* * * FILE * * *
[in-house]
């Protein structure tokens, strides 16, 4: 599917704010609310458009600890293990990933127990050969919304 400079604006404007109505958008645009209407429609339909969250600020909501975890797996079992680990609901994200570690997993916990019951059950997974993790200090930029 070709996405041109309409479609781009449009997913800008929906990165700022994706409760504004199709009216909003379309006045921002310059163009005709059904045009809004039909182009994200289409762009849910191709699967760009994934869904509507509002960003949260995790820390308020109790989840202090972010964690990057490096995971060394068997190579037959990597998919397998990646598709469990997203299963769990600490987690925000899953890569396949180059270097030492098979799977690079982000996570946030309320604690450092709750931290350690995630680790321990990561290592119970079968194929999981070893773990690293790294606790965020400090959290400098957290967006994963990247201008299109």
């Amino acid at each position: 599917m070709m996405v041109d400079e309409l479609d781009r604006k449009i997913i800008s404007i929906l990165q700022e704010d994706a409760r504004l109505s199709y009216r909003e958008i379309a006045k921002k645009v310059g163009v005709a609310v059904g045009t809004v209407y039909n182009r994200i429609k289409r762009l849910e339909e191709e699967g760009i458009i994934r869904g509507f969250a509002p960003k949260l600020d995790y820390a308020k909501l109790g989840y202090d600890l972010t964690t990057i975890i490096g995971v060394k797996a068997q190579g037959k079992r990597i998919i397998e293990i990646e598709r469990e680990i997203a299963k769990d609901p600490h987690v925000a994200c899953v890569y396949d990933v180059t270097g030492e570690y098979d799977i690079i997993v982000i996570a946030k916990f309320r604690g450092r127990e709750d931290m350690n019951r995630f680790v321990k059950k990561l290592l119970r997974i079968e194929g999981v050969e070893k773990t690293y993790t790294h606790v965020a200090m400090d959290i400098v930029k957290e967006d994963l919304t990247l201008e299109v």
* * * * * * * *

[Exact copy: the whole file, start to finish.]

[in-house]
């Protein structure tokens, strides 16, 4: 599917704010609310458009600890293990990933127990050969919304 400079604006404007109505958008645009209407429609339909969250600020909501975890797996079992680990609901994200570690997993916990019951059950997974993790200090930029 070709996405041109309409479609781009449009997913800008929906990165700022994706409760504004199709009216909003379309006045921002310059163009005709059904045009809004039909182009994200289409762009849910191709699967760009994934869904509507509002960003949260995790820390308020109790989840202090972010964690990057490096995971060394068997190579037959990597998919397998990646598709469990997203299963769990600490987690925000899953890569396949180059270097030492098979799977690079982000996570946030309320604690450092709750931290350690995630680790321990990561290592119970079968194929999981070893773990690293790294606790965020400090959290400098957290967006994963990247201008299109």
């Amino acid at each position: 599917m070709m996405v041109d400079e309409l479609d781009r604006k449009i997913i800008s404007i929906l990165q700022e704010d994706a409760r504004l109505s199709y009216r909003e958008i379309a006045k921002k645009v310059g163009v005709a609310v059904g045009t809004v209407y039909n182009r994200i429609k289409r762009l849910e339909e191709e699967g760009i458009i994934r869904g509507f969250a509002p960003k949260l600020d995790y820390a308020k909501l109790g989840y202090d600890l972010t964690t990057i975890i490096g995971v060394k797996a068997q190579g037959k079992r990597i998919i397998e293990i990646e598709r469990e680990i997203a299963k769990d609901p600490h987690v925000a994200c899953v890569y396949d990933v180059t270097g030492e570690y098979d799977i690079i997993v982000i996570a946030k916990f309320r604690g450092r127990e709750d931290m350690n019951r995630f680790v321990k059950k990561l290592l119970r997974i079968e194929g999981v050969e070893k773990t690293y993790t790294h606790v965020a200090m400090d959290i400098v930029k957290e967006d994963l919304t990247l201008e299109v």